The different models established by each pilot country reflect previous dynamics of inter-agency partnership at country level, and the Programme is contributing to identify new areas of mutual collaboration. In Malawi, for example, PAA Africa supported the strengthening of FAO and WFP partnership, which was already developed in the context of P4P activities. Both agencies are jointly implementing a home grown school feeding pilot in two districts, which is the merger of two development programmes: FAO’s Junior Farmer Field and Live Schools and WFP’s school feeding programme. The HGSF pilot works in two areas: the first one is the local procurement, which consists on transfers of funds to schools for them to purchase locally the food they need for school meals, while providing support to the farmers to produce diversified food products and sell them to the schools. The second area is the productive environment, which consists of school gardens which are used as demonstration plots for the community and pupils as well as to provide some food products to the schools. PAA has facilitated the creation of synergies between the different components of the pilot project and opened the door for long term impacts within the communities where HGSF is implemented.
The pilot project requires close monitoring and continuous adjustment of the implementation – since the very beginning, both FAO and WFP sat together and spent time in the design, the capacity building strategy and the implementation of activities; monitoring visits to Mangochi and Phalombe have become regular, with staff of both organizations often coming and going in the same cars. “I don’t know how many joint visits we have made to Mangochi” says Irene del Río, WFP P4P coordinator “but after a number of these visits, I can say that we all feel equally involved and responsible for the overall success of this project, and that all its parts fit seamlessly”. The work in the schools is benefitting the whole community. The school children have diversified meals at school, including fruits, a variety of legumes and meat and fish. The schools’ staff and the parents of school children have been trained on management of funds, and how to maintain the school gardens and apply new agricultural techniques and plant new products. The farmers who are selling to the school now have a stable market and can plan their production in advance, while they receive training in production and commercialization and manage to increase the proceedings of their work.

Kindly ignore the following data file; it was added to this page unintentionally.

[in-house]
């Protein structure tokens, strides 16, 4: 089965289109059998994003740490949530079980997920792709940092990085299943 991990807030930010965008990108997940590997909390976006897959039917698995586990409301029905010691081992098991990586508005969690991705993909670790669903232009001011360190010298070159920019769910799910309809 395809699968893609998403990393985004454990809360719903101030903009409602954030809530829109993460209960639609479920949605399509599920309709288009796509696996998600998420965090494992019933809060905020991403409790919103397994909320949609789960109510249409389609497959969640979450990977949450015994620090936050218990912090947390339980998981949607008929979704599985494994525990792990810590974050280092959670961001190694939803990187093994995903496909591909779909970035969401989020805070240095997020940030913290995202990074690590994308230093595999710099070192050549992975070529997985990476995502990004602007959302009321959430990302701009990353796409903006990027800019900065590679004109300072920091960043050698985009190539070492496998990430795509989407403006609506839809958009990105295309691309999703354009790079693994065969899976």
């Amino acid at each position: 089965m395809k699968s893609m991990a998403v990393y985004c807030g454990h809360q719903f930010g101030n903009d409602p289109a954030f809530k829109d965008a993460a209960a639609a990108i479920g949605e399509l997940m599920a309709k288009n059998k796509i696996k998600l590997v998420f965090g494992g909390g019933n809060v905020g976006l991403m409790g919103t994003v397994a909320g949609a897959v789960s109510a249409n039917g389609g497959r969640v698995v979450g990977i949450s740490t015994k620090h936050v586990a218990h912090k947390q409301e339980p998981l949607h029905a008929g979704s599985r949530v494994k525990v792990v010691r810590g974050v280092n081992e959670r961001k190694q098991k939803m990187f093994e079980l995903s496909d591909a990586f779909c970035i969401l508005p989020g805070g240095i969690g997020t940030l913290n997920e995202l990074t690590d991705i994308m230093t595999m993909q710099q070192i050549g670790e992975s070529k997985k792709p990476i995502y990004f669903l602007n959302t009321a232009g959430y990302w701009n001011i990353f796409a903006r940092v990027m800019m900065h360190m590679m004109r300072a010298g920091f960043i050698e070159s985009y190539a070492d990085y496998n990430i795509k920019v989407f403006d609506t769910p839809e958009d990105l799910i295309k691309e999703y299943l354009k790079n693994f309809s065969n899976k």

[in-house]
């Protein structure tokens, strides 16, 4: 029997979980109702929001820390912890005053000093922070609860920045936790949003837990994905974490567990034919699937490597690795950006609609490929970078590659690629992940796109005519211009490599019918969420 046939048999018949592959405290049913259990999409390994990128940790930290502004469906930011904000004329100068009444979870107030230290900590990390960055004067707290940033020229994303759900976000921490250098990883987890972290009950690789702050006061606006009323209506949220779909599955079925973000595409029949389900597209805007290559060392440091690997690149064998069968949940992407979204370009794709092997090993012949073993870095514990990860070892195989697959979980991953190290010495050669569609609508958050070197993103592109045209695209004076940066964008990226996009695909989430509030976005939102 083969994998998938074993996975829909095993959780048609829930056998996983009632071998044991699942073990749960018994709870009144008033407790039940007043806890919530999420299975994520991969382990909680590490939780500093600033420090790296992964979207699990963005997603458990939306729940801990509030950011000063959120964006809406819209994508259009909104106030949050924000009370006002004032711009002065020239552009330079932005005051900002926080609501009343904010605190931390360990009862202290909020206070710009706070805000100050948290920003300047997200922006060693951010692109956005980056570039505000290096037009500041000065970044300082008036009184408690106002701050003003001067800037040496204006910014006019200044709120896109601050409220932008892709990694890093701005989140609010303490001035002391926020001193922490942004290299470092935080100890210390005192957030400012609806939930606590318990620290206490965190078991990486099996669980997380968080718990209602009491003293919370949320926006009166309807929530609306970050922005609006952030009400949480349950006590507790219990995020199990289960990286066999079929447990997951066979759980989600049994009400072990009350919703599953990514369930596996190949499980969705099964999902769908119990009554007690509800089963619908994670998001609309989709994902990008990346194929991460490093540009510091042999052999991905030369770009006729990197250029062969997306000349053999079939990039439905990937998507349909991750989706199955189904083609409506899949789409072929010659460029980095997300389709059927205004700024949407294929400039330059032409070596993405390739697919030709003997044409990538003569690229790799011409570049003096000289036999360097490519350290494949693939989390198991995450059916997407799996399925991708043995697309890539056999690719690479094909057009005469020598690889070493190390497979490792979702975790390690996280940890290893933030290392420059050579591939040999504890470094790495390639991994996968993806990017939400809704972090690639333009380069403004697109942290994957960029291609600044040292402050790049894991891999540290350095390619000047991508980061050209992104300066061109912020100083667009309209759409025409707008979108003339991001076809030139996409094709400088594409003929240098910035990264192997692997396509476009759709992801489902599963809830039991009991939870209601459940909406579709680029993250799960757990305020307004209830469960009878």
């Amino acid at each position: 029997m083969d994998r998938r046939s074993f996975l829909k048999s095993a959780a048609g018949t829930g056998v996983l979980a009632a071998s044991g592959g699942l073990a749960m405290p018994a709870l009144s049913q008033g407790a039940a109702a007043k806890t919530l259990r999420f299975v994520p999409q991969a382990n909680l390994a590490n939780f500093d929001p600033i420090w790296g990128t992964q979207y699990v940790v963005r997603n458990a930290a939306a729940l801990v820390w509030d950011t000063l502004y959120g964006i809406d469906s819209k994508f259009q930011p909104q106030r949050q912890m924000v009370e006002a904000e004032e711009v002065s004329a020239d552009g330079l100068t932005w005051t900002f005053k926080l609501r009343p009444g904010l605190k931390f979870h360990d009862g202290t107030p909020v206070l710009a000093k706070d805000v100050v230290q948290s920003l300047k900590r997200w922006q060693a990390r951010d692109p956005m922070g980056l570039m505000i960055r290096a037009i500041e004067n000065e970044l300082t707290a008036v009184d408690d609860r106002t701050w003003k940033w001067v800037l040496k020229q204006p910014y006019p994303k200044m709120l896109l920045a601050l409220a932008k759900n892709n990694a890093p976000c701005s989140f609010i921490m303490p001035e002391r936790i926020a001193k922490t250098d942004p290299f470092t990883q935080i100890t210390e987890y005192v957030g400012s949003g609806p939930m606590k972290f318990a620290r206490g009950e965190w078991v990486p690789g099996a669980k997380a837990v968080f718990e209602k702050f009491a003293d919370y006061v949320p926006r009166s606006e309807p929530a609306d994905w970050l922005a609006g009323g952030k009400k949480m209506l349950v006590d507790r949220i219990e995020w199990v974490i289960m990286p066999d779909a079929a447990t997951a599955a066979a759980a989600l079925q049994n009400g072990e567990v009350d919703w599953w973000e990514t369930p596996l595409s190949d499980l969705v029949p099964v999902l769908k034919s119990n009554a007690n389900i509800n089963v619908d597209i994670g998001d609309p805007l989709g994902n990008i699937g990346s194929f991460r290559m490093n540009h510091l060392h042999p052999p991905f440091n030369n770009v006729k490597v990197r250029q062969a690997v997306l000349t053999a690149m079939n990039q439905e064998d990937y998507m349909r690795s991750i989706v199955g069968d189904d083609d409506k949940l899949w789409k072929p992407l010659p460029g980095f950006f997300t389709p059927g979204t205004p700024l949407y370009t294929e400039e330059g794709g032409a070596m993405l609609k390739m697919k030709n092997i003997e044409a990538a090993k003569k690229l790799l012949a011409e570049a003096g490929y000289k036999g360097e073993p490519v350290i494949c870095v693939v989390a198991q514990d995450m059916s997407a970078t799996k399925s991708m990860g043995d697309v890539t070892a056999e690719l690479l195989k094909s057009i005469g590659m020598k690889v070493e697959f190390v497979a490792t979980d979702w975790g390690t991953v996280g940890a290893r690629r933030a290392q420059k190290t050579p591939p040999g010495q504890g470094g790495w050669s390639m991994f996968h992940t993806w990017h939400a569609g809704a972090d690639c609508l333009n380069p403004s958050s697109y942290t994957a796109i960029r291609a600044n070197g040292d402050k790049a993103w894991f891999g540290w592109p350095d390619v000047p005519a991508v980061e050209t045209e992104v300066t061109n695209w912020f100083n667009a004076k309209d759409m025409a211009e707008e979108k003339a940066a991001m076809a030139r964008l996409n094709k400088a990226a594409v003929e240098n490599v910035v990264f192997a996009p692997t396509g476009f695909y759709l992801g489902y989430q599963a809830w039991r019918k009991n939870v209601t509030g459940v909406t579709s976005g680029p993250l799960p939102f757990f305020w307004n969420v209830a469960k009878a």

Ways forward: PAA Africa’s phase 2
Building partnerships is a process and a means to achieve the project outcomes more efficiently and with greater impact. The constant exchange of experiences and findings are the core of PAA Africa strategy, being translated into practice through a joint design, planning and implementation of activities. The multisectoral nature of PAA intervention implies the involvement of a comprehensive range of actors. Promoting their full participation and engagement in an articulated manner is one of the main challenges of the Programme. As the PAA Africa teams recognize, there is a long path ahead towards a more integrated approach, with the opportunity to deepen inter-agency communication being seen as essential to reinforce national governments capacities as well as multisectoral mechanisms.
Consultative and advisory bodies to facilitate technical decisions, as well as participatory monitoring and evaluation mechanisms shall be implemented during the Programme’s second phase, in order to improve stakeholders’ communication and to support a more coordinated work on the ground. But above all, sharing a strong political will is the fundamental aspect for this partnership to be strengthened further in Phase 2, as stressed by WFP Catherine Feeney: “At headquarters level, once the commitment was there at the top, and it was certainly there at the very top, in both organizations, the will to make this work was there. That was an important commitment for us to have, and it’s still there and I believe it will continue to be there…perhaps even stronger”.
Lorena Braz, with collaboration of Rosana Miranda (WFP), Samson Kankhande (FAO) and Irene del Río (WFP)